"True enough! Afraid I said some things to Emily she won't forget or forgive in a hurry. Don't mind if they've only sunk in a bit. Probably water off a duck's back, though. I said right out: 'You're an old woman, Emily, and there's no fool like an old fool. The man's twenty years younger than you, and don't you fool yourself as to what he married you for. Money! Well, don't let him have too much of it. Farmer Raikes has got a very pretty young wife. Just ask your Alfred how much time he spends over there.' She was very angry. Natural! I went on, 'I'm going to warn you, whether you like it or not. That man would as soon murder you in your bed as look at you. He's a bad lot. You can say what you like to me, but remember what I've told you. He's a bad lot!' "
"What did she say?"
Miss Howard made an extremely expressive grimace.
" 'Darling Alfred'--'dearest Alfred'--'wicked calumnies' --'wicked lies'--'wicked woman'--to accuse her 'dear husband'! The sooner I left her house the better. So I'm off."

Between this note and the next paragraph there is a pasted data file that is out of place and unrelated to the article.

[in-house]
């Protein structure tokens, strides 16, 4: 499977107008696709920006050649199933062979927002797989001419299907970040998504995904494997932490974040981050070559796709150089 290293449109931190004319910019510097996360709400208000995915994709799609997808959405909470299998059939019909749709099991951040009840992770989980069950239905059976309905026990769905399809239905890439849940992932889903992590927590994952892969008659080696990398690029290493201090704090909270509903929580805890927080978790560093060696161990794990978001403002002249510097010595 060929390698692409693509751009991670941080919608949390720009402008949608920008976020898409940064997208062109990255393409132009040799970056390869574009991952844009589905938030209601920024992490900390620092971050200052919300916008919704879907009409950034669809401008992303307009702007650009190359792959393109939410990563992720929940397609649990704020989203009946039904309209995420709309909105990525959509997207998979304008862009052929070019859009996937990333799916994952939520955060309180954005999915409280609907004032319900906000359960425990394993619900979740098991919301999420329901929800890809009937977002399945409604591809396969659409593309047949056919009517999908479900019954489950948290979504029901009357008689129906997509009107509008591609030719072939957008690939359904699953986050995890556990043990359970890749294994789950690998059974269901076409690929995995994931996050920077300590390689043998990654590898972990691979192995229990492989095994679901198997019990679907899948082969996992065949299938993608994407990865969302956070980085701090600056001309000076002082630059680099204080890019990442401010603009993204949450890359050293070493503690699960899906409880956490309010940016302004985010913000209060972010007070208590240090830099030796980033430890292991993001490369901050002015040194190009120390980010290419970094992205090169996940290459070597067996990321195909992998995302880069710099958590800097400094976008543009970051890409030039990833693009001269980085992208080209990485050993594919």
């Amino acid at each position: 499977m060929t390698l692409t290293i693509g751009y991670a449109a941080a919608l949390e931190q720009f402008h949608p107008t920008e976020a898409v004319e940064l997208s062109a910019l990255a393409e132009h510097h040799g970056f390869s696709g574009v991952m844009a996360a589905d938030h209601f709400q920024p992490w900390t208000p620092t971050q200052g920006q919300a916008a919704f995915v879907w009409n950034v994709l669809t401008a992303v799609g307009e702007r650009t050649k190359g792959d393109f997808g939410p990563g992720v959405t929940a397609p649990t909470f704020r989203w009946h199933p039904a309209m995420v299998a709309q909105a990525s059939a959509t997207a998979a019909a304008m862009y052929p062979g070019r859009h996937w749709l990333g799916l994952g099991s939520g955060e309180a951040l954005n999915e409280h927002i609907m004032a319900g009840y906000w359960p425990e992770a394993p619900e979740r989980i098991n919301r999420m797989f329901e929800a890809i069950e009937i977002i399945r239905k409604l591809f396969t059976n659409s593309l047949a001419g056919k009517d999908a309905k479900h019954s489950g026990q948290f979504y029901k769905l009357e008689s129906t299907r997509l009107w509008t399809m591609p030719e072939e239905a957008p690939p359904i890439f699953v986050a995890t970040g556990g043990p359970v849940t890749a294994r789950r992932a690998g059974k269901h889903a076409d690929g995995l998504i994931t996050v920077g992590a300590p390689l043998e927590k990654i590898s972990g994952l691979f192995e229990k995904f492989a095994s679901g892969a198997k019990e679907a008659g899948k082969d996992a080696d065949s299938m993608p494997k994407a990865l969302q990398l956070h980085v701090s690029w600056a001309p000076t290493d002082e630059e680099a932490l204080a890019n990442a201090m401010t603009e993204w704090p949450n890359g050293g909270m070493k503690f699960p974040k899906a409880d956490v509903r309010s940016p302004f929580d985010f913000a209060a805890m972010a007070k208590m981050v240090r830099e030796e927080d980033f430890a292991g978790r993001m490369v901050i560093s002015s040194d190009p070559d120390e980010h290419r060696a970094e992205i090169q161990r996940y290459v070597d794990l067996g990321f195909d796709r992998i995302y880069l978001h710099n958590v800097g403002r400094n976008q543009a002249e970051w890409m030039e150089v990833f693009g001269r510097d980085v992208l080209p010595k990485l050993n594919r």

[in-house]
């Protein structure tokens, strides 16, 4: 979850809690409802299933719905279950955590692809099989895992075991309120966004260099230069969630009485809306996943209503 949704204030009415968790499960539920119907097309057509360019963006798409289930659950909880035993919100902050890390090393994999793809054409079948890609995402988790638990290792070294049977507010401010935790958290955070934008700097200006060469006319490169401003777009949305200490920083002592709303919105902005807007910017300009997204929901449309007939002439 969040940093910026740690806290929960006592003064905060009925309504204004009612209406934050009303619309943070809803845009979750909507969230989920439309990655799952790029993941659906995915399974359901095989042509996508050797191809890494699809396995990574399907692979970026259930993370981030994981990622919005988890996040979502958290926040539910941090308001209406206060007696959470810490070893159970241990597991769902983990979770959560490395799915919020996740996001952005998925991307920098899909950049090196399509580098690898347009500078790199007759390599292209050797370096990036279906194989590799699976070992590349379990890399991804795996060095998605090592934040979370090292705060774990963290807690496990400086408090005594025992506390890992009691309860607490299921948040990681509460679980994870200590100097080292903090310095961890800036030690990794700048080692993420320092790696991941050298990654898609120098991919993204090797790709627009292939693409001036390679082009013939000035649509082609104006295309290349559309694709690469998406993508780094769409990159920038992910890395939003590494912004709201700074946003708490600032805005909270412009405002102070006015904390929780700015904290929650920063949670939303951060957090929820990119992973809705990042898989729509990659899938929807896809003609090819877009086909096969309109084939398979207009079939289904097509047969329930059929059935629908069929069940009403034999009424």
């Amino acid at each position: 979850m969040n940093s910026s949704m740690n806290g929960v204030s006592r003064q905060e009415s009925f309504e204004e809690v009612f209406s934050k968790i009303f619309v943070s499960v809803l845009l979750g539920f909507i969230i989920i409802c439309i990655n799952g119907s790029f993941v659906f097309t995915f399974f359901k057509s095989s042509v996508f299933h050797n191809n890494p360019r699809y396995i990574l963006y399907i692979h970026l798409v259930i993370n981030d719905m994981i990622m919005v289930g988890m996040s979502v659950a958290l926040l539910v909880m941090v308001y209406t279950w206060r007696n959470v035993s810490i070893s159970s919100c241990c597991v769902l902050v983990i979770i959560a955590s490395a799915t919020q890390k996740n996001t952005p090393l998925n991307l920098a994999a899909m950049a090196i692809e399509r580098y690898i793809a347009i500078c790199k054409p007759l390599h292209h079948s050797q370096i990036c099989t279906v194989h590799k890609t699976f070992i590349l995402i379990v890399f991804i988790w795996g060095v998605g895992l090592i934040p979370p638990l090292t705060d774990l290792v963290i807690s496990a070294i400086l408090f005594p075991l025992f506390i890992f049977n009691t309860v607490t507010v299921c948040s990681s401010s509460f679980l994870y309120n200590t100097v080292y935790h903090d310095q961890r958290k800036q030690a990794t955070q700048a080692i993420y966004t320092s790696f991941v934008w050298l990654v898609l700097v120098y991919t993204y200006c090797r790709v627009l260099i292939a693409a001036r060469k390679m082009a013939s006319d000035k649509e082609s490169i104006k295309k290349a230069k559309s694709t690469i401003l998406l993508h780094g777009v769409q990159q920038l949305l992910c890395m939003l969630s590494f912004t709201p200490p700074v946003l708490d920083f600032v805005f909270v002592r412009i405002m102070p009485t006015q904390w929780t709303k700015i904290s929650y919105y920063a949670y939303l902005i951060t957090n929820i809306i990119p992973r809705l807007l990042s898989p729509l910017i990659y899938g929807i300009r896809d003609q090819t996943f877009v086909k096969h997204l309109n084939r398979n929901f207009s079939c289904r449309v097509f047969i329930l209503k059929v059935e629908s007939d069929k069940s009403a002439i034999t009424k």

"But not now?"
For a moment we sat and stared at her. Finally John Cavendish, finding his persuasions of no avail, went off to look up the trains. His wife followed him, murmuring something about persuading Mrs. Inglethorp to think better of it.
As she left the room, Miss Howard's face changed. She leant towards me eagerly.
"Mr. Hastings, you're honest. I can trust you?"
I was a little startled. She laid her hand on my arm, and sank her voice to a whisper.
"Look after her, Mr. Hastings. My poor Emily. They're a lot of sharks--all of them. Oh, I know what I'm talking about. There isn't one of them that's not hard up and trying to get money out of her. I've protected her as much as I could. Now I'm out of the way, they'll impose upon her."
"Of course, Miss Howard," I said, "I'll do everything I can, but I'm sure you're excited and overwrought."
She interrupted me by slowly shaking her forefinger.
"Young man, trust me. I've lived in the world rather longer than you have. All I ask you is to keep your eyes open. You'll see what I mean."